While police brutality is not something that’s usually openly celebrated, sheriff’s deputies in El Paso County, Colorado took excessive force to a disturbing new level with a “fight club.”
A recent report by the Colorado Springs Gazette showed how deputies working at the El Paso County Jail started a “fight club” to keep track of and reward deputies for using excessive force against inmates. In one instance the American Civil Liberties Union (ACLU) of Colorado highlighted, deputy Sandra Rincon was given a tiara and a cake with the number 50 on it — not because she was celebrating her 50th birthday, but because she had ether cuffed or beaten 50 inmates.
Denver-based civil rights attorney David Killmer obtained police records showing the existence of the fight club and shared documents with the Gazette. Killmer learned of the deputies’ fight club in the course of a civil suit filed on behalf of his client, Philippa McCully, who was awarded $675,000 in damages for being beaten by El Paso County Jail guards.
However, despite the outrageous brutality on behalf of deputies, not one of them lost their job after a four-year internal investigation between 2012 and 2016. The only forms of punishment given out were written reprimands — no deputies were demoted, and not one had their salary cut. The ACLU of Colorado argued that this shows the problem is not with a few bad apples on the force, but with the entire institution.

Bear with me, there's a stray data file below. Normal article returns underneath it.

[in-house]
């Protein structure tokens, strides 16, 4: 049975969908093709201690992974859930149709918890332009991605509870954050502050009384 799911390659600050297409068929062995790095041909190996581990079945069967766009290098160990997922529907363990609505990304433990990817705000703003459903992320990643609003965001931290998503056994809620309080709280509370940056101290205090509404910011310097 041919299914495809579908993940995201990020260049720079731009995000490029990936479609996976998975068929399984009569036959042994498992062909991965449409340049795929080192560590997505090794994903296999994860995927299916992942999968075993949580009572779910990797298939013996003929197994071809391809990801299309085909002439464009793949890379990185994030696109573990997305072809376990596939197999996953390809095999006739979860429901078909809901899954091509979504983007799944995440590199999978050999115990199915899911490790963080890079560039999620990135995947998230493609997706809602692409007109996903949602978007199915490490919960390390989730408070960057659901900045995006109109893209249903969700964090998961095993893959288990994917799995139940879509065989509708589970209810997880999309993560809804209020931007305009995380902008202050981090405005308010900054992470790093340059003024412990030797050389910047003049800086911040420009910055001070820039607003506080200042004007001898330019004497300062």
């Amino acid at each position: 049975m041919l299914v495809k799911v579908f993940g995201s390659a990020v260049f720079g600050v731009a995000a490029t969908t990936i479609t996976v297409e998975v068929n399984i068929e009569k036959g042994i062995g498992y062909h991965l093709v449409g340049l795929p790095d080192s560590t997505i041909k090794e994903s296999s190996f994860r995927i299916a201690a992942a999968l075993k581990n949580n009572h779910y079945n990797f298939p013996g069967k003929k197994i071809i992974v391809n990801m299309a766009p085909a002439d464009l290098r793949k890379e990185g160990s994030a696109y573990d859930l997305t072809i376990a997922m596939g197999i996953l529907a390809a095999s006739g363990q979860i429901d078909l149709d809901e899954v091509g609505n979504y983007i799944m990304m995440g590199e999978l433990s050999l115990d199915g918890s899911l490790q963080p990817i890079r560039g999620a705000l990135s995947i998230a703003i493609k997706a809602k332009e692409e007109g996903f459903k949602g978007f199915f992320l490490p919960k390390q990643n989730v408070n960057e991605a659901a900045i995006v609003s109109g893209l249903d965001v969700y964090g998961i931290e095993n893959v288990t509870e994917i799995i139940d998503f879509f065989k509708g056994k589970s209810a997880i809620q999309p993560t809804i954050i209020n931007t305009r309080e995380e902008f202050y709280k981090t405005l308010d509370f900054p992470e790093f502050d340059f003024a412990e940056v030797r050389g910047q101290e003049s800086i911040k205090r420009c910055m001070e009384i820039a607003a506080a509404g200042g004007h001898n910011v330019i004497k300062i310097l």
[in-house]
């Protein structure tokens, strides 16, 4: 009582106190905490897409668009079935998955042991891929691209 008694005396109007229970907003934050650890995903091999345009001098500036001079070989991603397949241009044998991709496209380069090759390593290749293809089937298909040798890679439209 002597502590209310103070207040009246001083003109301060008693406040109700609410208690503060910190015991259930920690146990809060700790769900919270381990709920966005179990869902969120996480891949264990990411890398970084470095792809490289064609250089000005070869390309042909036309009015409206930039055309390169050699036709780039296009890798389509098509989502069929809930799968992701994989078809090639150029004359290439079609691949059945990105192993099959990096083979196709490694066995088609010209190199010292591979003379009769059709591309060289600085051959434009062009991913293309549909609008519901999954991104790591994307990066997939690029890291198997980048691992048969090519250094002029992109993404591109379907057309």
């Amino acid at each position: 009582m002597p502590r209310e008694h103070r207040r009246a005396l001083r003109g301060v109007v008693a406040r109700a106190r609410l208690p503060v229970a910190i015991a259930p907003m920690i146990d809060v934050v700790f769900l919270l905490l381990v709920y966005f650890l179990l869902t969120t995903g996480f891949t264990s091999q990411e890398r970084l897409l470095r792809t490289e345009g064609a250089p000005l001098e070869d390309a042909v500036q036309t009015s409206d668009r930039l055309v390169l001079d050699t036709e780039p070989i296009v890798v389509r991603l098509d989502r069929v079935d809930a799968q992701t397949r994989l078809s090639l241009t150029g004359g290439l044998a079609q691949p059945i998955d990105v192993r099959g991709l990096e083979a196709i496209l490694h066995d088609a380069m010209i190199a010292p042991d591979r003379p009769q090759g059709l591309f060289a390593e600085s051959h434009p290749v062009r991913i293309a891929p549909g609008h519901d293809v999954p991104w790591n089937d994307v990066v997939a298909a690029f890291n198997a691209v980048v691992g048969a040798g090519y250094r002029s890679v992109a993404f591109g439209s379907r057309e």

“It just cries out for further investigation for what is going on in the El Paso County jail,” ACLU of Colorado legal director Mark Silverstein told the Gazette. “Officers pick up attitudes like that because of the culture of the institution. And the culture of the institution is not changed by handing out a few reprimands.”
In a blog post, ACLU of Colorado executive director Nathan Woodliff-Stanley and public policy director Denise Maes said the existence of the fight club, and the county’s dismissal of it, “further exacerbates” the ongoing distrust between citizens and law enforcement.
“Use of force is no joking matter, especially in a time when community’s trust in law enforcement has been eroded by repeated incidents of excessive and even lethal force against unarmed community residents, especially people of color, usually with little or no accountability for officers involved,” Woodliff-Stanley and Maes wrote. “Excessive force is always wrong, whether the perpetrators are police officers on the streets or corrections officers in prisons and jails.”
El Paso County Sheriff Bill Elder (R) is up for re-election in November.
Scott Alden is a freelance contributor covering national politics, education, and environmental issues. He is a proud Toledo University graduate, and lives in the suburbs of Detroit.